Carol Armstrong doesn't want to be remembered as that woman who was beaten viciously in the head when she finished cleaning an office building in North Charleston.
The attack left her confined to a wheelchair and blind in one eye, the left side of her body paralyzed.
That's not where Armstrong, 43, wants the story to end. When people think of her, she wants them to see a family that was victorious.
"I won't let an evil man with a shovel ruin our family," she said. "He has not defeated me."
Help is on the way. The Charleston Trident Home Builders Association plans to make her goals a reality.
Late on June 4, 2002, Armstrong finished cleaning Carolina Eye Center in North Charleston. As she locked the door from the outside, someone came from behind and beat her in the head until she was unconscious. The man took her car and left her for dead.
A family member found her hours later. She doesn't remember anything from the attack.
She spent the next three months at Medical University Hospital, slipping in and out of comas and having surgery after surgery.
After two months in Atlanta for therapy and three months in a local nursing facility, she finally went home to her family.
Hugh Bolin III pleaded guilty to charges of armed robbery and assault and battery with intent to kill. He's serving a 20-year-sentence in a Columbia prison.
Now, Armstrong's life is a small track from the kitchen to the computer in the living room. The door frames are too small for her wheelchair to make it anywhere else in the 1,200-square-foot house off Ashley Phosphate Road. Her family has to help her get into her bedroom.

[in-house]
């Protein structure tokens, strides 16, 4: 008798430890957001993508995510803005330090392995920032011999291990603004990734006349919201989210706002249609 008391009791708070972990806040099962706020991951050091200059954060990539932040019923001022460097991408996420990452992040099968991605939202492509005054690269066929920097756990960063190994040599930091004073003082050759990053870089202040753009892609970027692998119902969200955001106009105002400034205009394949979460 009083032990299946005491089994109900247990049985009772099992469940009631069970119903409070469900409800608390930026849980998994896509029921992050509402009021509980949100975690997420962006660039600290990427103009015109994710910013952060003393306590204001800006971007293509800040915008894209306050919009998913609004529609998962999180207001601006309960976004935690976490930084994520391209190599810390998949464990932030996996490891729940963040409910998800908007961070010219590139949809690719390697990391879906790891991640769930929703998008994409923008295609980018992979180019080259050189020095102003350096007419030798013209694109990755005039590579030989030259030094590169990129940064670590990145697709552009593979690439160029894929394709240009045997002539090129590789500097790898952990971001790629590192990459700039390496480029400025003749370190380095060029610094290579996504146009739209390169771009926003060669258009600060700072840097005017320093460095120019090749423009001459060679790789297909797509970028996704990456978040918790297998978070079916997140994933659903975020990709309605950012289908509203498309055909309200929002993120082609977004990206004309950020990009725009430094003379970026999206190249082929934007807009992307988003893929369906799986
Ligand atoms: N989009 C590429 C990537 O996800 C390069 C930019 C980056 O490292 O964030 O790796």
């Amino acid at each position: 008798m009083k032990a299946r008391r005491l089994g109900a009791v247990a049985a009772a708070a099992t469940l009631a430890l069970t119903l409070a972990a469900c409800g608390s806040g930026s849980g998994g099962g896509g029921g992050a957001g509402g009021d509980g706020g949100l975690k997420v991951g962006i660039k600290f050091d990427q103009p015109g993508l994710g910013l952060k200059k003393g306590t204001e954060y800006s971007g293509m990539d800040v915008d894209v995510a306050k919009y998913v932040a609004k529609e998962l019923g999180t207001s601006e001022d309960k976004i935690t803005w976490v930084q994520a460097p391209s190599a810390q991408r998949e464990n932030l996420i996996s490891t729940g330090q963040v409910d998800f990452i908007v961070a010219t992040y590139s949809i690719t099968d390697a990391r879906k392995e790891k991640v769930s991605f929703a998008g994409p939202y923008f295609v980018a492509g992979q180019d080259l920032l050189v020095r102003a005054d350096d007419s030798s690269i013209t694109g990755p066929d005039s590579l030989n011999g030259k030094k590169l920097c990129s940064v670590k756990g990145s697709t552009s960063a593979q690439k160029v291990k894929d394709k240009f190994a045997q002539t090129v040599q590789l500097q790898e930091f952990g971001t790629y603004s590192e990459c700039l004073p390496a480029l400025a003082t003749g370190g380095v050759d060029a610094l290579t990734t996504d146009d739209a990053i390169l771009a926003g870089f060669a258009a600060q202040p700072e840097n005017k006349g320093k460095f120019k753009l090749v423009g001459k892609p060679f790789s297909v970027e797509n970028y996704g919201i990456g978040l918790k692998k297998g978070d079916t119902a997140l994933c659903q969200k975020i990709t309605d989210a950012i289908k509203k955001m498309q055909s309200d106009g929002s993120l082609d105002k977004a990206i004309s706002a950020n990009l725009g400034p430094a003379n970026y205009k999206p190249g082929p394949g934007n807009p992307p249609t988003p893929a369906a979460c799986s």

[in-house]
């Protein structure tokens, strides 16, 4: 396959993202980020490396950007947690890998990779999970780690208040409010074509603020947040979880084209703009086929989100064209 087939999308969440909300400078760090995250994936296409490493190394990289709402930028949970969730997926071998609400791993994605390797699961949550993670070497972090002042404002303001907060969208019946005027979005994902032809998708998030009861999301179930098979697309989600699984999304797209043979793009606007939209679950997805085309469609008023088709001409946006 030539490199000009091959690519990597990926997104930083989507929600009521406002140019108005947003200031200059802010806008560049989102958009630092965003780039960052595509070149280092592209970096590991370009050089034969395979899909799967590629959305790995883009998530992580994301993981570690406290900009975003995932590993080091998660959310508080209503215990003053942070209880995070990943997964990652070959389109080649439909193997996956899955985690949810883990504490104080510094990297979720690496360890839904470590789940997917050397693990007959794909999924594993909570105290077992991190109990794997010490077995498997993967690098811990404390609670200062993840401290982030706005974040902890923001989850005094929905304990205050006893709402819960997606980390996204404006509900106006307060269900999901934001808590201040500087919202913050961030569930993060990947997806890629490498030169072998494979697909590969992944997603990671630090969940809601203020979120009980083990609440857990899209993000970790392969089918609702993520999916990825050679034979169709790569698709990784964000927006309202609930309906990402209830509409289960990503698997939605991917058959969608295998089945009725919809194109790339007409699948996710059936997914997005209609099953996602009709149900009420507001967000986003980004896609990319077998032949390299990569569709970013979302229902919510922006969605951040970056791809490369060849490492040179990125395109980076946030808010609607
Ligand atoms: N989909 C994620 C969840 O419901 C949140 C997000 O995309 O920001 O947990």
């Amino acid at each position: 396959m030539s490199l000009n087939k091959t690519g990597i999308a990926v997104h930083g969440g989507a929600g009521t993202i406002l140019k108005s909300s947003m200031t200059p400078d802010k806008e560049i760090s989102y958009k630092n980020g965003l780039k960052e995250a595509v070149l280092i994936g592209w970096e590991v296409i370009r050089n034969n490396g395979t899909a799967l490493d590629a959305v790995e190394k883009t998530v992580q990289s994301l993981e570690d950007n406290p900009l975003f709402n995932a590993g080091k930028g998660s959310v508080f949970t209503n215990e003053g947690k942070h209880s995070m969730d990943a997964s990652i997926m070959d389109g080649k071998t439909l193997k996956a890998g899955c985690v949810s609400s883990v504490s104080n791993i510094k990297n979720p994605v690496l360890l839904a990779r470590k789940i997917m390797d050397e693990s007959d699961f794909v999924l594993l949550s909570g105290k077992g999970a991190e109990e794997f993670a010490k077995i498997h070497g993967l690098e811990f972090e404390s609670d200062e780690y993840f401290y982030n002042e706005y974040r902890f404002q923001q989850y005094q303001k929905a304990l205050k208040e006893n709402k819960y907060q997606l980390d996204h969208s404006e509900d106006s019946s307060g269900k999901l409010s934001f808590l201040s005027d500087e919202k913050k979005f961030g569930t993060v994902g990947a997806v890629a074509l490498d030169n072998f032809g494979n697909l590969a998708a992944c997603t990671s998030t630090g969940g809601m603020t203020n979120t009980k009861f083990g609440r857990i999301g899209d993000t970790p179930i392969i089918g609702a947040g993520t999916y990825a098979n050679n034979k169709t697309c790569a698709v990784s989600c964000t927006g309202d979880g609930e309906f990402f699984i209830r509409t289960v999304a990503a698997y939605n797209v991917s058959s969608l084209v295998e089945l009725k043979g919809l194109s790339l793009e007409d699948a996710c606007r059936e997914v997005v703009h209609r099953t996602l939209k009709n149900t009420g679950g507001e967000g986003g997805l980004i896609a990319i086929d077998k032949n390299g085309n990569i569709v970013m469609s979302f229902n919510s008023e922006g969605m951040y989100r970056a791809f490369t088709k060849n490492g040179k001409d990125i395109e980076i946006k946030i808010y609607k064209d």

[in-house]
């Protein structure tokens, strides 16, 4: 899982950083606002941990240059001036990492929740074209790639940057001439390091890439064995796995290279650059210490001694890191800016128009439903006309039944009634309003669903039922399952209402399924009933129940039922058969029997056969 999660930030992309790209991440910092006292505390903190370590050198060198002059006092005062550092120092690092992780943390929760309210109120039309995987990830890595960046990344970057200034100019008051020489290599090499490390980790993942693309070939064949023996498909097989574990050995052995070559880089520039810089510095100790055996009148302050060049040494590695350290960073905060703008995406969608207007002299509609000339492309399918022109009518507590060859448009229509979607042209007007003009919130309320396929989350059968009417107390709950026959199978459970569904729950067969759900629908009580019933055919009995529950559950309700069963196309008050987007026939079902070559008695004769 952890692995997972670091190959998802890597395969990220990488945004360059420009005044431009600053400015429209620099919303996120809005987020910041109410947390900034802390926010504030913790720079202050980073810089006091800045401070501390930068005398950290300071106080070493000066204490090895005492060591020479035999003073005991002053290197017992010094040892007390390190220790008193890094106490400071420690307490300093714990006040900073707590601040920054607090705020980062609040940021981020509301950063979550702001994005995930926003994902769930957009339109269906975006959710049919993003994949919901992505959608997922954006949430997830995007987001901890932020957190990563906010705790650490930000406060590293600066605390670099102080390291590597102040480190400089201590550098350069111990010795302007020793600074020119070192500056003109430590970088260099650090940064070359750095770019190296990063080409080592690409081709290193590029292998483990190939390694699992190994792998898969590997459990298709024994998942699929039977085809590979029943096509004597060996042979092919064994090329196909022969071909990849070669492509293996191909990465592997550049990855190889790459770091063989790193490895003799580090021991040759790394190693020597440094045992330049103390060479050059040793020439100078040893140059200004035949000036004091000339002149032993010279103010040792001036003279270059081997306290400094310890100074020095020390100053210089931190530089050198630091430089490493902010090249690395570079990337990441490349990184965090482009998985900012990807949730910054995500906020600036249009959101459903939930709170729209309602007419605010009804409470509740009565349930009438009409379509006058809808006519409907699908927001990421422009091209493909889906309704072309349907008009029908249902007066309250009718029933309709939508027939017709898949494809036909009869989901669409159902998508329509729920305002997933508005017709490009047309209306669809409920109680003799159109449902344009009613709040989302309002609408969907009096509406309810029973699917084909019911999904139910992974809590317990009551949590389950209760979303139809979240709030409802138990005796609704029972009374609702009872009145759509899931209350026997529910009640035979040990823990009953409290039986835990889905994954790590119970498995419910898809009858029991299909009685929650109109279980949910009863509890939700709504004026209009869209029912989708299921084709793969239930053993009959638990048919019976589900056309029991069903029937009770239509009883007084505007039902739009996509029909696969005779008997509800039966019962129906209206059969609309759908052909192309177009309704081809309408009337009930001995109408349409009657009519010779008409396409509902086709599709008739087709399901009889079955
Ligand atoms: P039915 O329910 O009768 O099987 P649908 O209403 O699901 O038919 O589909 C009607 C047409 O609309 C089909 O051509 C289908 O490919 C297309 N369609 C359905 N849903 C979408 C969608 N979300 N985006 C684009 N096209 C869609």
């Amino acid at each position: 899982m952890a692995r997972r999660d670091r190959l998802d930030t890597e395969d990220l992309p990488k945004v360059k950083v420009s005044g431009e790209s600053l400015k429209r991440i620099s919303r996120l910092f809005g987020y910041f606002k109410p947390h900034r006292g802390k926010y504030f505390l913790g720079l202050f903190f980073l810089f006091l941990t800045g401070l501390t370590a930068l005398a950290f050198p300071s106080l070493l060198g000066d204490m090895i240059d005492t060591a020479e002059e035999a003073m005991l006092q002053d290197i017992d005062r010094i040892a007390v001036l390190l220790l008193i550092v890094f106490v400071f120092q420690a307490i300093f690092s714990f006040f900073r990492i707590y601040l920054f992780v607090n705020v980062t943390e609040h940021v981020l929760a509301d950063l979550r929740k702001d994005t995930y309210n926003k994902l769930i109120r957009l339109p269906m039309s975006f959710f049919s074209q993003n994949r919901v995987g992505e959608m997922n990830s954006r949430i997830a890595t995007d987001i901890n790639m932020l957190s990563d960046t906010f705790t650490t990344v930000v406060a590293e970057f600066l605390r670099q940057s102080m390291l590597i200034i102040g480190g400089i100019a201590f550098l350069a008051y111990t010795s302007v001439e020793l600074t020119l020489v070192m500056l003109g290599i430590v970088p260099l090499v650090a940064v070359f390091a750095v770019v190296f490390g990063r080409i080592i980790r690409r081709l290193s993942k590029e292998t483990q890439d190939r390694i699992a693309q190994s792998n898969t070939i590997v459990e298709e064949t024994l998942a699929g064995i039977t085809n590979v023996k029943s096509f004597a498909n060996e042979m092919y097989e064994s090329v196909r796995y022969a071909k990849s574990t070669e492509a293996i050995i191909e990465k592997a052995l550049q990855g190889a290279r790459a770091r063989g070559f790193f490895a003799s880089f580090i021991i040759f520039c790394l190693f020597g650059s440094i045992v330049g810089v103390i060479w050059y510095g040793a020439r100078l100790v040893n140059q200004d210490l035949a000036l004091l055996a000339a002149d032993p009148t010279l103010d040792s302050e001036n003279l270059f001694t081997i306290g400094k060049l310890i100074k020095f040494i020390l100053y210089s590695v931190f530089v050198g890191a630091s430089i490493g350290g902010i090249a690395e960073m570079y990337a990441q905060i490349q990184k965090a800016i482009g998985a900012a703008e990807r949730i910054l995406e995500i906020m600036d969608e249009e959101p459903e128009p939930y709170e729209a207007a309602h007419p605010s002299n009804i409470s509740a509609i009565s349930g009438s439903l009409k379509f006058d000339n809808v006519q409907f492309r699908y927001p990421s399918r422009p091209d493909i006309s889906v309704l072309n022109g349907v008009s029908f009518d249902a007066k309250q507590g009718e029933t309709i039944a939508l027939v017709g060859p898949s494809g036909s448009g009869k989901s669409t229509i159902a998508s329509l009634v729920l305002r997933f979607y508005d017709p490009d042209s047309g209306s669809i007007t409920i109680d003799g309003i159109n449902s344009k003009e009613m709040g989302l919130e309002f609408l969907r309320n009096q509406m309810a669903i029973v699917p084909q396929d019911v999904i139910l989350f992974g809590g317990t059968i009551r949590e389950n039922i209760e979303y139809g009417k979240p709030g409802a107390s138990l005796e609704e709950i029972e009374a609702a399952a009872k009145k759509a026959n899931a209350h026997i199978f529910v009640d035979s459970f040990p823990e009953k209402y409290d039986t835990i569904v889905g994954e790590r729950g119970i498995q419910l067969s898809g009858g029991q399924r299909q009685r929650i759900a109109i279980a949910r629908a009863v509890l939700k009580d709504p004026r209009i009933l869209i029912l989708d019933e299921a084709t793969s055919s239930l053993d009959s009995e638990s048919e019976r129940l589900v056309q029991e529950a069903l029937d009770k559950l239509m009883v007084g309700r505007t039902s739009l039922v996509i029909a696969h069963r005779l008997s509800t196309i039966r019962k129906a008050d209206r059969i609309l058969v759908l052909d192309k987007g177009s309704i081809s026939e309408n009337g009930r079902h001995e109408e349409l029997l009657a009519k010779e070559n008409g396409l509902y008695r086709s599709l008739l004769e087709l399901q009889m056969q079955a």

She can't tuck her 10-year-old son Daniel into bed or check on her 15-year-old son Jaime. Her husband, James, an electronics engineer, has to do almost everything. She's pretty much stuck.
On Friday, the builders association breaks ground on a 2,400-square-foot, wheelchair-accessible home in Knightsville for the Armstrongs. The materials have been donated by the community. All of the work will be done by volunteers.
There will be a ramp into the house from the two-car garage, and one from the back door. She'll be able to roll out to the yard, play some horseshoes with the boys and grow some herbs and tomatoes. "I miss getting my hands in the dirt," Armstrong said.
In the kitchen, she will be able to reach the counters and the stove. She's looking forward to brushing her hair in front of a vanity and using the bathroom sink. She's been brushing her teeth at the kitchen table for years.
The support from the community is enormous. Area residents and businesses have donated $13,000. A volunteer designer drew the plans for the house, and a volunteer construction supervisor will oversee the work. The plumbers and electricians are all donating their time. Construction is expected to take six to eight months.
"We have everything we need to start construction," said Phillip Ford, executive vice president for the builders association. "We're trying to build them a house, debt-free."
Ford hopes to raise enough money for the Armstrongs to pay off the mortgage on the $75,000 lot and to buy the family a wheelchair-accessible van. Proceeds from a spaghetti dinner fundraiser Friday night will go to that cause, he said.
Armstrong is overwhelmed by the outpouring. She says there are so many other people that need help, and she feels guilty to be the recipient of so much attention.
Her goal, once she's able to move around and reach things in her new house, is to be as self-sufficient as possible. Maybe she can cook a meal, or at least help. Surely she can take some of the load, she said.
"I don't want to be remembered as some tragedy," Armstrong said. "I want people to remember that we triumphed over tragedy, and we're still together as a family."
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